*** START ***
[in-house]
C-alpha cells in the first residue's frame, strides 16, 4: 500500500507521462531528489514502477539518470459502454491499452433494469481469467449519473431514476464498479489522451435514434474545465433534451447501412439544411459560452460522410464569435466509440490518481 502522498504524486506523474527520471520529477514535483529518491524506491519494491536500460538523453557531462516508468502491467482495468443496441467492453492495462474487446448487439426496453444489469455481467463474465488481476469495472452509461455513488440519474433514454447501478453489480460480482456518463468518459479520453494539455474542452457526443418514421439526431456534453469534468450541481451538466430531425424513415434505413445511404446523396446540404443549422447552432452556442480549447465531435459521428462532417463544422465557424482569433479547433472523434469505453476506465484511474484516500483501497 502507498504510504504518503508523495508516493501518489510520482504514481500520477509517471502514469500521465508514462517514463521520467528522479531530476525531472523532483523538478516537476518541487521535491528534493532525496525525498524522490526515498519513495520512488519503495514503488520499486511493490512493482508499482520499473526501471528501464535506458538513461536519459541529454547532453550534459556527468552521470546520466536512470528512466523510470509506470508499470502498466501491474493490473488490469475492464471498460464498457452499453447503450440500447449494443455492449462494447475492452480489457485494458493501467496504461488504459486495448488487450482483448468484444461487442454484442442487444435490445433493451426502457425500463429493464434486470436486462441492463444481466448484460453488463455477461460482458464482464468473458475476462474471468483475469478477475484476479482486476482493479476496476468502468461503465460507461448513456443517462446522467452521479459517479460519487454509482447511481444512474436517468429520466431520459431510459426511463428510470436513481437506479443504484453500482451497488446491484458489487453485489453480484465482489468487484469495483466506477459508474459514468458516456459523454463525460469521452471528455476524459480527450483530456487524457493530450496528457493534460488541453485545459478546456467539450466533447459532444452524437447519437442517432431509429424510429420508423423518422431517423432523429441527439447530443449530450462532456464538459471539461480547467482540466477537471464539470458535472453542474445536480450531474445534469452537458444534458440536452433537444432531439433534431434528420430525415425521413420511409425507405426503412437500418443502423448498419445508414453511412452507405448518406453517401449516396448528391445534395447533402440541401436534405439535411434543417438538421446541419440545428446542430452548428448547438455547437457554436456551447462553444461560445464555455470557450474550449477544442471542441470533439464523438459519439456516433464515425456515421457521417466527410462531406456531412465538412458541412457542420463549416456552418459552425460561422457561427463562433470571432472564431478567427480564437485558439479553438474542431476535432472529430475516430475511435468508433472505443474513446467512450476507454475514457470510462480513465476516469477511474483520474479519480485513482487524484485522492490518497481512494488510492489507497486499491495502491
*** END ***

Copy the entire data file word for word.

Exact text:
[in-house]
C-alpha cells in the first residue's frame, strides 16, 4: 500500500507521462531528489514502477539518470459502454491499452433494469481469467449519473431514476464498479489522451435514434474545465433534451447501412439544411459560452460522410464569435466509440490518481 502522498504524486506523474527520471520529477514535483529518491524506491519494491536500460538523453557531462516508468502491467482495468443496441467492453492495462474487446448487439426496453444489469455481467463474465488481476469495472452509461455513488440519474433514454447501478453489480460480482456518463468518459479520453494539455474542452457526443418514421439526431456534453469534468450541481451538466430531425424513415434505413445511404446523396446540404443549422447552432452556442480549447465531435459521428462532417463544422465557424482569433479547433472523434469505453476506465484511474484516500483501497 502507498504510504504518503508523495508516493501518489510520482504514481500520477509517471502514469500521465508514462517514463521520467528522479531530476525531472523532483523538478516537476518541487521535491528534493532525496525525498524522490526515498519513495520512488519503495514503488520499486511493490512493482508499482520499473526501471528501464535506458538513461536519459541529454547532453550534459556527468552521470546520466536512470528512466523510470509506470508499470502498466501491474493490473488490469475492464471498460464498457452499453447503450440500447449494443455492449462494447475492452480489457485494458493501467496504461488504459486495448488487450482483448468484444461487442454484442442487444435490445433493451426502457425500463429493464434486470436486462441492463444481466448484460453488463455477461460482458464482464468473458475476462474471468483475469478477475484476479482486476482493479476496476468502468461503465460507461448513456443517462446522467452521479459517479460519487454509482447511481444512474436517468429520466431520459431510459426511463428510470436513481437506479443504484453500482451497488446491484458489487453485489453480484465482489468487484469495483466506477459508474459514468458516456459523454463525460469521452471528455476524459480527450483530456487524457493530450496528457493534460488541453485545459478546456467539450466533447459532444452524437447519437442517432431509429424510429420508423423518422431517423432523429441527439447530443449530450462532456464538459471539461480547467482540466477537471464539470458535472453542474445536480450531474445534469452537458444534458440536452433537444432531439433534431434528420430525415425521413420511409425507405426503412437500418443502423448498419445508414453511412452507405448518406453517401449516396448528391445534395447533402440541401436534405439535411434543417438538421446541419440545428446542430452548428448547438455547437457554436456551447462553444461560445464555455470557450474550449477544442471542441470533439464523438459519439456516433464515425456515421457521417466527410462531406456531412465538412458541412457542420463549416456552418459552425460561422457561427463562433470571432472564431478567427480564437485558439479553438474542431476535432472529430475516430475511435468508433472505443474513446467512450476507454475514457470510462480513465476516469477511474483520474479519480485513482487524484485522492490518497481512494488510492489507497486499491495502491